OK, so do I have a plan to see the dentist?

Yes.

But, do I know on exactly what day?

No.

I havent booked an appointment yet.

But if I say: “Im seeing the dentist tomorrow afternoon.”

That is confirmed; I have an appointment.

One more example: “Were going to get married this year.”

Is the date fixed?

No.

Its a plan.

Were getting married on April 21st.”

Is the date fixed?

Yes.

This is an arrangement.

So, thats the difference betweengoing toand the present continuous.

But, what aboutwill”?

Lets talk about that now.

Willis used to express three things: instant decisions, that is, decisions that

we make suddenly at the time of speaking; offers; and promises.

We make this form with a subject + will + a verb in its base form.

At a restaurant, a waiter asks you: “May I take your order?”

And you say: “Yes, I will have the burger and fries combo, please.”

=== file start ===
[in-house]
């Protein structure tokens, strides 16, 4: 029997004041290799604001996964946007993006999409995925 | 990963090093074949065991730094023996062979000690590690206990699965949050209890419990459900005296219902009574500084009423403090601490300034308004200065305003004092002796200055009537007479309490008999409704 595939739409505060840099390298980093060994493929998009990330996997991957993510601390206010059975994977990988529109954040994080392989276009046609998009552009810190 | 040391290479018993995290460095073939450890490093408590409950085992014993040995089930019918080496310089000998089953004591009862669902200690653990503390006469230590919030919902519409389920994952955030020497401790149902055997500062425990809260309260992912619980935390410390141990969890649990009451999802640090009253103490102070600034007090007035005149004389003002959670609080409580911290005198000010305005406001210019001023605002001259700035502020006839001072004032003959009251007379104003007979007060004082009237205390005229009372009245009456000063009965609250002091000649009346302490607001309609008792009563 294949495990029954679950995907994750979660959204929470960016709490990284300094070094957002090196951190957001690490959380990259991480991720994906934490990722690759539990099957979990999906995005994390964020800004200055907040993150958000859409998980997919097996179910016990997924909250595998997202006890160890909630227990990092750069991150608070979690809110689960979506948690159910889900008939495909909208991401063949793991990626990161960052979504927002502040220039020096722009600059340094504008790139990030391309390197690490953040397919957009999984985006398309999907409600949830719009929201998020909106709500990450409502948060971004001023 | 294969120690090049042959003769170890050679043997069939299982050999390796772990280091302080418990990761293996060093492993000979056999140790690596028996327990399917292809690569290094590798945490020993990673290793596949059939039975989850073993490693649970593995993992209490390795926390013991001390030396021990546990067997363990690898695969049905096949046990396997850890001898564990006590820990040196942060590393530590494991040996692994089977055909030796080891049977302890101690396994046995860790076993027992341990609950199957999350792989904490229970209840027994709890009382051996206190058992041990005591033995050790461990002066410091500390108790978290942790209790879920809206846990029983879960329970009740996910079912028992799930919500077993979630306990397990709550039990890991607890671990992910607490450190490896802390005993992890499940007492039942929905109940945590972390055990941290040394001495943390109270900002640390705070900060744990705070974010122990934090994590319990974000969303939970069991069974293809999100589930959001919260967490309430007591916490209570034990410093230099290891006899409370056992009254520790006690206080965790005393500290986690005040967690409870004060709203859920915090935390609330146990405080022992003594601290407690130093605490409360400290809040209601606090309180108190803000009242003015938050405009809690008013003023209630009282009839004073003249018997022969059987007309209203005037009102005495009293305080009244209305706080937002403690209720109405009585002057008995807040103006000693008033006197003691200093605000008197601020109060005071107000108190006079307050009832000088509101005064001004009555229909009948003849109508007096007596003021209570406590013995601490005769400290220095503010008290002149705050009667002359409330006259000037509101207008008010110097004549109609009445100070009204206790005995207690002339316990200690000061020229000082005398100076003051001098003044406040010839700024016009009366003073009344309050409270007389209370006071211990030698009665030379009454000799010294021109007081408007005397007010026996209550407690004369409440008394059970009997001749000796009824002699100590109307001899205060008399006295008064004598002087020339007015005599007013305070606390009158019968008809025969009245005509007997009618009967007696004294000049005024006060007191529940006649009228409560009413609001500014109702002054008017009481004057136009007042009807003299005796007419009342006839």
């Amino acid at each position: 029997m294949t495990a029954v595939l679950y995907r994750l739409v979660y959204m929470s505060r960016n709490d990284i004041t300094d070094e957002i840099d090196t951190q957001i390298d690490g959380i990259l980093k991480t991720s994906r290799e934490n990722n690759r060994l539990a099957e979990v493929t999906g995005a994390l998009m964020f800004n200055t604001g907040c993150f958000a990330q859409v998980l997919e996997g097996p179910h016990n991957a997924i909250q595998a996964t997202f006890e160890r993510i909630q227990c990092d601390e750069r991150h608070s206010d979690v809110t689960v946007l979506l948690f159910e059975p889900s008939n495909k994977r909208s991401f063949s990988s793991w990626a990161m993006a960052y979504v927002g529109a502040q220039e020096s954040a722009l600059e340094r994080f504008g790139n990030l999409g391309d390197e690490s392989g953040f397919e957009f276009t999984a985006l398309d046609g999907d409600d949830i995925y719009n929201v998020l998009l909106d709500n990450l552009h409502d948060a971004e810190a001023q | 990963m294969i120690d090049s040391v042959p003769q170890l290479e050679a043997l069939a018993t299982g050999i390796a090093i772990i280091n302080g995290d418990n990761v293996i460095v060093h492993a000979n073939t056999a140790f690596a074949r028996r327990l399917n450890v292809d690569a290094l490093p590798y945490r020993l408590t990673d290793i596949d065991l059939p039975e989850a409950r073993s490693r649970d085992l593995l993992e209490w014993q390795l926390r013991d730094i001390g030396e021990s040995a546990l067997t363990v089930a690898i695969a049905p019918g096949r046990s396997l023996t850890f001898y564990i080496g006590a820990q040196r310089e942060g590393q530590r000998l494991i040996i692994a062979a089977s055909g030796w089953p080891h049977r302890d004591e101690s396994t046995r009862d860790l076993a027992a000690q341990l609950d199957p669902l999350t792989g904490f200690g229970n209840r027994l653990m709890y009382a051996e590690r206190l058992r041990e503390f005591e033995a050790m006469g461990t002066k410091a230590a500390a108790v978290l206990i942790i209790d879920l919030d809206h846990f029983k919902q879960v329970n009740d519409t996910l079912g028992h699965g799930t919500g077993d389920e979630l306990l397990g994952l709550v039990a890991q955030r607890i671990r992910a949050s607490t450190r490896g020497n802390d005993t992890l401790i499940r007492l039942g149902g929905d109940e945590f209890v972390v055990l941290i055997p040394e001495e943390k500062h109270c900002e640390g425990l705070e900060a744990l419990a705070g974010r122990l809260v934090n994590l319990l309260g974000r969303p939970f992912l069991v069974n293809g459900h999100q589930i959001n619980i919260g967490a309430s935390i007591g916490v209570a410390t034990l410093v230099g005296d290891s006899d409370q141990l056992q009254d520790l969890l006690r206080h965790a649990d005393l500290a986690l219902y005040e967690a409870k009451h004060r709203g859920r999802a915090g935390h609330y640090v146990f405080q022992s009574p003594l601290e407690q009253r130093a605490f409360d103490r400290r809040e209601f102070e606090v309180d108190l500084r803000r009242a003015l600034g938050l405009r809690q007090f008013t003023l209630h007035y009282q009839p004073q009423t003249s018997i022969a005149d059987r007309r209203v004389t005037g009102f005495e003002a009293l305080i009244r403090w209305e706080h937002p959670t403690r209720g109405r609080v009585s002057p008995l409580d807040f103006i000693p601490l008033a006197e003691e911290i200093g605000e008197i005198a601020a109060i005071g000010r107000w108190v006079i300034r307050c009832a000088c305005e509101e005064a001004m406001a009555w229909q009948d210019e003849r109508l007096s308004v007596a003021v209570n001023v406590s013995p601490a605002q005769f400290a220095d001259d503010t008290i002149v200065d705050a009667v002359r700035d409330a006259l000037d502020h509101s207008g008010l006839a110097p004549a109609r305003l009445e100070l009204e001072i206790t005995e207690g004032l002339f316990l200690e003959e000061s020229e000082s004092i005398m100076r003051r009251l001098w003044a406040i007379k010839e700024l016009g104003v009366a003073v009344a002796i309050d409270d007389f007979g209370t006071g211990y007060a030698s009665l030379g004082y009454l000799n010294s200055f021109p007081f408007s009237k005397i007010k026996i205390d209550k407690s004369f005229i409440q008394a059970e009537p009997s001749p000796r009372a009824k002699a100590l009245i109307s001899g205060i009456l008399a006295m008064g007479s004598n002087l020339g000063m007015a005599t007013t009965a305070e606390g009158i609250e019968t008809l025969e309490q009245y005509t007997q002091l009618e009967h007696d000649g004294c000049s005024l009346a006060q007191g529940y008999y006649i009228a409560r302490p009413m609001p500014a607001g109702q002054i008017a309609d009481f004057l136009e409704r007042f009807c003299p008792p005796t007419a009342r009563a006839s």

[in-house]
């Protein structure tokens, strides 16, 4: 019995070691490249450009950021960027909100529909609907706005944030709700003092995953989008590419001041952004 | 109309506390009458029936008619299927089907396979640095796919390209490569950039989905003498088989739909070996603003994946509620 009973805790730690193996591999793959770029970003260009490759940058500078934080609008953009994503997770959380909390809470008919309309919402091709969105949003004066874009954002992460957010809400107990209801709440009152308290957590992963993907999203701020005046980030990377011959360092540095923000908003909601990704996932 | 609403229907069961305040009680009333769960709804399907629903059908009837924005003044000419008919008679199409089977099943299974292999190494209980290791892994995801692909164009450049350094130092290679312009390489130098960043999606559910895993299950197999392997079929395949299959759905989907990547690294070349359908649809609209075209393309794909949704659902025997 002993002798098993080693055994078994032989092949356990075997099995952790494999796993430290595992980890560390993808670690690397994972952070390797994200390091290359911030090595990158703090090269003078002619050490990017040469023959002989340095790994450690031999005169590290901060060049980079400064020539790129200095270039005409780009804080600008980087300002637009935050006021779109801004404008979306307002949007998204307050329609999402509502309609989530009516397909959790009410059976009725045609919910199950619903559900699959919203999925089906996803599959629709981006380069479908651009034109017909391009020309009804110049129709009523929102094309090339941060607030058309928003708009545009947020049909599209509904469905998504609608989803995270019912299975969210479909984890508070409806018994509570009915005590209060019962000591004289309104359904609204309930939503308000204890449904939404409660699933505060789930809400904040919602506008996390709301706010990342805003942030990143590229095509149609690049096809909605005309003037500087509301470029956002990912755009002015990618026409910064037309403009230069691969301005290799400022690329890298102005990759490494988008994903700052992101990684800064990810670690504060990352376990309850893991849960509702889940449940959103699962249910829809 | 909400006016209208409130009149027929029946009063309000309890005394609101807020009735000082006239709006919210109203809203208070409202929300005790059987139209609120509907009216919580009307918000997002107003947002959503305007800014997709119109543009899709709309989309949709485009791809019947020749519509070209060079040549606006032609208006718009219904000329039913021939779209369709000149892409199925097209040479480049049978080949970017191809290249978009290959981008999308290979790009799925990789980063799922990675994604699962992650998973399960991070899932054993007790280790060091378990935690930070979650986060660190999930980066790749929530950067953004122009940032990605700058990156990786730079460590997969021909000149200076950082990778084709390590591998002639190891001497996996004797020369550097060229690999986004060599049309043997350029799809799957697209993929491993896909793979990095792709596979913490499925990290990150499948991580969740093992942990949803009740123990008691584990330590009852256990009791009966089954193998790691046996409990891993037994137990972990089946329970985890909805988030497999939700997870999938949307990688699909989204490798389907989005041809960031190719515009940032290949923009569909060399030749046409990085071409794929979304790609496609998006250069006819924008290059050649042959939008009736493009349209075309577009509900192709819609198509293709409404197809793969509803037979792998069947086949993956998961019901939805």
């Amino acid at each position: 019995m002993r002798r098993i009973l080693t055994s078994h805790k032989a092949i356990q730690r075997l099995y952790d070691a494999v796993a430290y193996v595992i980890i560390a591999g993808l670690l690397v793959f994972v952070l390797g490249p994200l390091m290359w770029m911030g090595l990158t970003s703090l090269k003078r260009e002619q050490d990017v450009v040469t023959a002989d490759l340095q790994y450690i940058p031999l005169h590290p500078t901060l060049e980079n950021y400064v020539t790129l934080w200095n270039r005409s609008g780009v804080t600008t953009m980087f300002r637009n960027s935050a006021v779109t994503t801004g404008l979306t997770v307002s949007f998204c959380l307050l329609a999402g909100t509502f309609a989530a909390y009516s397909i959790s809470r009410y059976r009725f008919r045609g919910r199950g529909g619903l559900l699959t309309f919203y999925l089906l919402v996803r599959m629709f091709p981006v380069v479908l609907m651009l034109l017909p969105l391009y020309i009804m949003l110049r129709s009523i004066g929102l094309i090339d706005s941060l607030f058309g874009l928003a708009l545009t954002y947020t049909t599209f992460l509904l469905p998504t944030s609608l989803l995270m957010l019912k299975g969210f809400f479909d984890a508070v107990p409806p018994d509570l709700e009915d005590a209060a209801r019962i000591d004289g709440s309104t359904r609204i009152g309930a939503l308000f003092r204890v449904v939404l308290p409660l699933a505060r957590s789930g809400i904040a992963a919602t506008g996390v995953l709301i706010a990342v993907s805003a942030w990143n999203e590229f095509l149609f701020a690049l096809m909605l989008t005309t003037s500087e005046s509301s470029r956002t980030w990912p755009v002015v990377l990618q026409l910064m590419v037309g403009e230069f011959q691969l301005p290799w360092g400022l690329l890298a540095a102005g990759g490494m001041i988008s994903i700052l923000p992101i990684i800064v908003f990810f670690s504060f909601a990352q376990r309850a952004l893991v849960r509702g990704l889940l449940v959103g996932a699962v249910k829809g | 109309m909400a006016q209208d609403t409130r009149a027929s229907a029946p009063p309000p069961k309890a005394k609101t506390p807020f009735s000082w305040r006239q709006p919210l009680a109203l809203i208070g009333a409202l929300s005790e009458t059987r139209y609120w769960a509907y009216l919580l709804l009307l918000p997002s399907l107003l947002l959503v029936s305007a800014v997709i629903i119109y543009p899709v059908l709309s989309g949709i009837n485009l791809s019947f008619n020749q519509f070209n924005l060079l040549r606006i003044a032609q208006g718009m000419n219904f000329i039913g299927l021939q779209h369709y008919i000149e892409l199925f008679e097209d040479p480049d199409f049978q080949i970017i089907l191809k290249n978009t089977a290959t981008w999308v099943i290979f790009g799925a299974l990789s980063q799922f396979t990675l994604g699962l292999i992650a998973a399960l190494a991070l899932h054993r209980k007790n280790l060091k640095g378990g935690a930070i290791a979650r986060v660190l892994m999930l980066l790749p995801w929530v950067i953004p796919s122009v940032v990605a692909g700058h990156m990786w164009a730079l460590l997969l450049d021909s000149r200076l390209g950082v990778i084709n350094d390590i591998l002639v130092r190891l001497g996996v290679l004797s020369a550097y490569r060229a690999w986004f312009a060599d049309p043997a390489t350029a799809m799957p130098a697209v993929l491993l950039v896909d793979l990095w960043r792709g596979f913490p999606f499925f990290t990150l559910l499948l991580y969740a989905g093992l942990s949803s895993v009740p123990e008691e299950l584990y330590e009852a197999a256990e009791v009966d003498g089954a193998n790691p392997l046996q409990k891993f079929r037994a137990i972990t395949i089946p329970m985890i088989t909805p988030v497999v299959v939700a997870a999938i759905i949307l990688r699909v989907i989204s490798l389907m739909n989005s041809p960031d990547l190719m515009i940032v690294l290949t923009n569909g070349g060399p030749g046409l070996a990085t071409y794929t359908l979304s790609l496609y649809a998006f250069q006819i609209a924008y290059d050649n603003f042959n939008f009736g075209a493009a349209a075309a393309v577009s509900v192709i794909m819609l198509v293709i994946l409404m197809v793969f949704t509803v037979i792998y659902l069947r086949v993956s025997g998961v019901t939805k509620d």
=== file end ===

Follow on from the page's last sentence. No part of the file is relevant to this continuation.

This is an instant decision.

You didnt plan two weeks ago to eat this food at this restaurant on this day.

You just made the decision now.

Heres another example.

Someone says: “The phones ringing.”

And you say: “I will get it.”

You just decided to answer the phone.

The next two examples showwillused to make offers: “These files are really

heavy.”

I will help you with them.”

So, Im offering to help this person carry the files.

That person can say: “OK, thank youorNo, thanks.

I can do it myself.”

Similarly, “Its hard to get a cab at this hour.

I will give you a ride home.”

You might say that to a colleague of yours when leaving work late.

Your colleague might accept or politely decline your offer.

And here iswillused to make promises: “Can you lend me $200?

Ill pay you back next week.”

Thank you for your email.

We will respond within two business days.”

Alright, so far, weve talked about expressing plans and intentions withgoing to”,

fixed arrangements with the present continuous, and the three uses ofwill”: instant

decisions, offers and promises.

But, theres one more future function that you need to know about, and that is making